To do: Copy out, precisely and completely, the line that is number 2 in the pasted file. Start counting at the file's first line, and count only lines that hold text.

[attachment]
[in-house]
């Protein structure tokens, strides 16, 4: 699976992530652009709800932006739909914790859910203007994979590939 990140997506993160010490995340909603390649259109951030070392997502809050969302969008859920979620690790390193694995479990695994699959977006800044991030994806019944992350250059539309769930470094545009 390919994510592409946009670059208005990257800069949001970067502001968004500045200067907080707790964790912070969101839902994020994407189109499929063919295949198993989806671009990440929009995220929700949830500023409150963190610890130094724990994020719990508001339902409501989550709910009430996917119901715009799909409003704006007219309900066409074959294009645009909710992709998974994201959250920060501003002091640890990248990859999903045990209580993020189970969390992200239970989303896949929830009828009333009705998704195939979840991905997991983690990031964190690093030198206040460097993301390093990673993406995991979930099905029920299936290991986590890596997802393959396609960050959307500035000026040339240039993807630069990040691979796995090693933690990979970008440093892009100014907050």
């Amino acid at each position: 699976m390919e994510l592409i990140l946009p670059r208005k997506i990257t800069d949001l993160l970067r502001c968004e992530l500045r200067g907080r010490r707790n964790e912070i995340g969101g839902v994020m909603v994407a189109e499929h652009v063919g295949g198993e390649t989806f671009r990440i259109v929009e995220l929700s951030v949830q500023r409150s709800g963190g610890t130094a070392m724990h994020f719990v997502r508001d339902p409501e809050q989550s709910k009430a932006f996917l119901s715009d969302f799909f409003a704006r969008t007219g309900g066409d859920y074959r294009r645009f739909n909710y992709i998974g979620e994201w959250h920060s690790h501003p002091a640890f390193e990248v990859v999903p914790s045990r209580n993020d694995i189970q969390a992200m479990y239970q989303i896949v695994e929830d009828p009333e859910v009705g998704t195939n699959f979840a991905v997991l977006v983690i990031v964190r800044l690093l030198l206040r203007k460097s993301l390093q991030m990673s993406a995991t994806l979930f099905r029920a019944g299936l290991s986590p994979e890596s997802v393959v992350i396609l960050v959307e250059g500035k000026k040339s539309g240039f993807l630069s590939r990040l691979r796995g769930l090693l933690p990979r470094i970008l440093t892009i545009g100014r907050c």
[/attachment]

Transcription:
């Protein structure tokens, strides 16, 4: 699976992530652009709800932006739909914790859910203007994979590939 990140997506993160010490995340909603390649259109951030070392997502809050969302969008859920979620690790390193694995479990695994699959977006800044991030994806019944992350250059539309769930470094545009 390919994510592409946009670059208005990257800069949001970067502001968004500045200067907080707790964790912070969101839902994020994407189109499929063919295949198993989806671009990440929009995220929700949830500023409150963190610890130094724990994020719990508001339902409501989550709910009430996917119901715009799909409003704006007219309900066409074959294009645009909710992709998974994201959250920060501003002091640890990248990859999903045990209580993020189970969390992200239970989303896949929830009828009333009705998704195939979840991905997991983690990031964190690093030198206040460097993301390093990673993406995991979930099905029920299936290991986590890596997802393959396609960050959307500035000026040339240039993807630069990040691979796995090693933690990979970008440093892009100014907050």